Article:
• He will assist you in interpreting the businesses financial statements, how the price of the business was arrived at and how the business will pay for itself, pay you a living wage and give you a return on your investment.
  • The Broker will assist you in obtaining a tour of the business by coordinating with the Seller. (Tours are normally done before opening or after closing due to confidentiality issues)
  • The Broker can assist you in writing your Earnest Money Offer or Letter of Intent since he/she will know many of the specific items that will be needed to protect both you and his Client.


The following are some of the contingencies and conditions that will be in most, if
not all offers. Your Broker will assist you with other specific contingencies or conditions.

  • Books and Records Contingency
  • Financing contingency
  • Lease contingency
  • License contingency
  • Non-Compete Agreement
  • Inspection contingency
  • Training agreement
  • Franchisor acceptance

Once an offer is accepted, the Broker will help you in the Due Diligence process by obtaining additional data that your bank, lender or attorney will require. In many cases the Broker will be able to help you with the landlord as you attempt to obtain a lease or lease assignment.


  • Why is the business being sold? Make sure you are satisfied with the answer.
  • How long has the business been in business?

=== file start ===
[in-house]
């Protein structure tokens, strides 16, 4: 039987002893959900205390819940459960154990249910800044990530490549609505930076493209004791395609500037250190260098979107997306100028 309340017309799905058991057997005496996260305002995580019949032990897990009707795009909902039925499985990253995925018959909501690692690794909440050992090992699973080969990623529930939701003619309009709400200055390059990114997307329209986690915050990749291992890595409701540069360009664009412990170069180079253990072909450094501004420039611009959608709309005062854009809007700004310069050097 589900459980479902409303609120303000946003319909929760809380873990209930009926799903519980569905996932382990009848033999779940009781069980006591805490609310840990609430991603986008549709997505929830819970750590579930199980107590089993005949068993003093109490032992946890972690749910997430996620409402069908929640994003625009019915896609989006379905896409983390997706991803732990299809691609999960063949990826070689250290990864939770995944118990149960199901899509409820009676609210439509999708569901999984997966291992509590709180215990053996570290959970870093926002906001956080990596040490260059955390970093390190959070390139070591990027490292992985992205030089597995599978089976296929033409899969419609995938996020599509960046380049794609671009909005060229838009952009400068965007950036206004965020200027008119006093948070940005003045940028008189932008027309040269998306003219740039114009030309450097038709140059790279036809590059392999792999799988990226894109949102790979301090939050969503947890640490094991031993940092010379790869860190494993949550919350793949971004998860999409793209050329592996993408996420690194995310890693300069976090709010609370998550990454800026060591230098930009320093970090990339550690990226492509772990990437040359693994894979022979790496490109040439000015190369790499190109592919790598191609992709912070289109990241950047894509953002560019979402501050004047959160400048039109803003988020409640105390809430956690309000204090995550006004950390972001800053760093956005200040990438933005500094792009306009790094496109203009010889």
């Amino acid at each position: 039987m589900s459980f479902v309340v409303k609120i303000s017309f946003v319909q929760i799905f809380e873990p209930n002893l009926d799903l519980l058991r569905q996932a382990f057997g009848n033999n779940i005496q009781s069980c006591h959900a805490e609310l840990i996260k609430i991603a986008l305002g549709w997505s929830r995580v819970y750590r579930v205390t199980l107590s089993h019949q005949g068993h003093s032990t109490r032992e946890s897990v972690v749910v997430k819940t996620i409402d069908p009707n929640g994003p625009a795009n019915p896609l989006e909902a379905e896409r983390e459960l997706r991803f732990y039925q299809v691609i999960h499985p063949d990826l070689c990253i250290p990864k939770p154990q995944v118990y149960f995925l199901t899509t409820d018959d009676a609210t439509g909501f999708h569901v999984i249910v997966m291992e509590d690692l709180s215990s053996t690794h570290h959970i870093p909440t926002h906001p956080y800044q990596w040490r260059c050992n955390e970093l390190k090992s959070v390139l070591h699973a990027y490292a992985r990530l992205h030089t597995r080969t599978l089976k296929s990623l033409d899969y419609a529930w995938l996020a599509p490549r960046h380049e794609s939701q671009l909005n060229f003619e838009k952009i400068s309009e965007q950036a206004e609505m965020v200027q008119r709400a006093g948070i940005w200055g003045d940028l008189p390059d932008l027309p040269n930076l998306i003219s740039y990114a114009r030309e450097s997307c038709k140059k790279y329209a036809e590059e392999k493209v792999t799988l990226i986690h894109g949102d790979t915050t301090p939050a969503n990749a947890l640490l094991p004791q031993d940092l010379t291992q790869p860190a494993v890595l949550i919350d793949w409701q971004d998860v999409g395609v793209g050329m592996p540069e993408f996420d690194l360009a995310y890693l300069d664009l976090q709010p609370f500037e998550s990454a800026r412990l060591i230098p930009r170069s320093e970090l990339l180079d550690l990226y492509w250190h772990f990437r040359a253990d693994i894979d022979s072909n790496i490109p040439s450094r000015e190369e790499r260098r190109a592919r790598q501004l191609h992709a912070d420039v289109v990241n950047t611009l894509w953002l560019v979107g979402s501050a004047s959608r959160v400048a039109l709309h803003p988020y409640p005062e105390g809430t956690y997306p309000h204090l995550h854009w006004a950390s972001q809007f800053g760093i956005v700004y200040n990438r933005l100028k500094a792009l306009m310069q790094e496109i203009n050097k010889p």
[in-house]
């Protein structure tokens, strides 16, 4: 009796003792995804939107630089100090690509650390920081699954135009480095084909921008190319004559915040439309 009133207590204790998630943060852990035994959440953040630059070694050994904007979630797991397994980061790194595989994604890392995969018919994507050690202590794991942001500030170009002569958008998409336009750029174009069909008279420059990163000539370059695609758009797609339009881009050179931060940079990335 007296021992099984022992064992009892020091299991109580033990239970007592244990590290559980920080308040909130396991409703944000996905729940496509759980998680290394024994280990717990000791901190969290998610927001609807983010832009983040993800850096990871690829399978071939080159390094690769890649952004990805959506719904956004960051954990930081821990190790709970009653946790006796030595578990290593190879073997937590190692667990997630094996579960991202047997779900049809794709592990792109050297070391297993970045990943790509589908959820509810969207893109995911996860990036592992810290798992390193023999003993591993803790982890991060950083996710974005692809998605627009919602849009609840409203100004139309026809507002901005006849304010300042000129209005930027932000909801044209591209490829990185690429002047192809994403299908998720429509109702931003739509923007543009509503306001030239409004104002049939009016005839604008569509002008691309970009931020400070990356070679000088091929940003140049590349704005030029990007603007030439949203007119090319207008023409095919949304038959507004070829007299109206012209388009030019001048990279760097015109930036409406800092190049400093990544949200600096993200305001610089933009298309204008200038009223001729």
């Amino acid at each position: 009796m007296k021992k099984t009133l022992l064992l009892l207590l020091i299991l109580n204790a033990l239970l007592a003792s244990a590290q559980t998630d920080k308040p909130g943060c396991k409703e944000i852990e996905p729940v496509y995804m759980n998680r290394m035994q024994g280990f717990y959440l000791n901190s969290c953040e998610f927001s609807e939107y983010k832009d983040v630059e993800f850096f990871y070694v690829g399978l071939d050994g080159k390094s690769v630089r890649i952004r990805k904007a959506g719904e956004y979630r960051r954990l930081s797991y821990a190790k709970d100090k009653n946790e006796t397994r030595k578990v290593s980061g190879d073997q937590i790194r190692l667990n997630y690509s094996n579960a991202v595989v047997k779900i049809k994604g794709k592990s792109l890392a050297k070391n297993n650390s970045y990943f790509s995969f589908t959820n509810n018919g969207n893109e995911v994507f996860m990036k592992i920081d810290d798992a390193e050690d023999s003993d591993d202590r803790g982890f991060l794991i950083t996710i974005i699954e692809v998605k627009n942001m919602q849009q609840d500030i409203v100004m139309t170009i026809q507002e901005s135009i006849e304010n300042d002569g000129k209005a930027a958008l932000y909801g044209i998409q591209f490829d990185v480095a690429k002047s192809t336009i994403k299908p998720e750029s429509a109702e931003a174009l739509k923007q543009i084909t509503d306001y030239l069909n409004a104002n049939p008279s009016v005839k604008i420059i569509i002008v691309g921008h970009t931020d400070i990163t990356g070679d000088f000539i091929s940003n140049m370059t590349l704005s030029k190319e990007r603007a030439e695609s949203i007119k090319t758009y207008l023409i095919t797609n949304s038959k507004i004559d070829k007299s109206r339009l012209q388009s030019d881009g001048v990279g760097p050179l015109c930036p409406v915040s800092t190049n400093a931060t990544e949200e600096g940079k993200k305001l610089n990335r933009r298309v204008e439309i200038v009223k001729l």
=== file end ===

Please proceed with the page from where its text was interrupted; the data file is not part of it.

• How long has the business been owned by the present owner?
  • Are you, as the Buyer of the business, ready and willing to put the time and effort into the business to maintain ongoing and consistent cash flow? Find out how many hours the Seller puts in daily or weekly; what his main job or jobs are. Then ask yourself, “am I ready to do this?”
  • What are the terms of the lease? Is it assignable and for how many years? How many options are there? Is it a Fair Market Rent?
  • How many family members are working in the business?
  • Are they going to stay or will they have to be replaced?
  • Are there good books and records for the business?
  • Are the taxes co-mingled with another business? Does the Seller have separate P & L’s for the business you are interested in?
  • What makes the business unique or different form the competitors?
  • How involved is the Seller in the business and what will happen to the business when he/she is no longer around. (This is a good time to talk about the transition or training period)
  • Who are the suppliers? Are they on a ‘cash on delivery’ basis or a billing basis?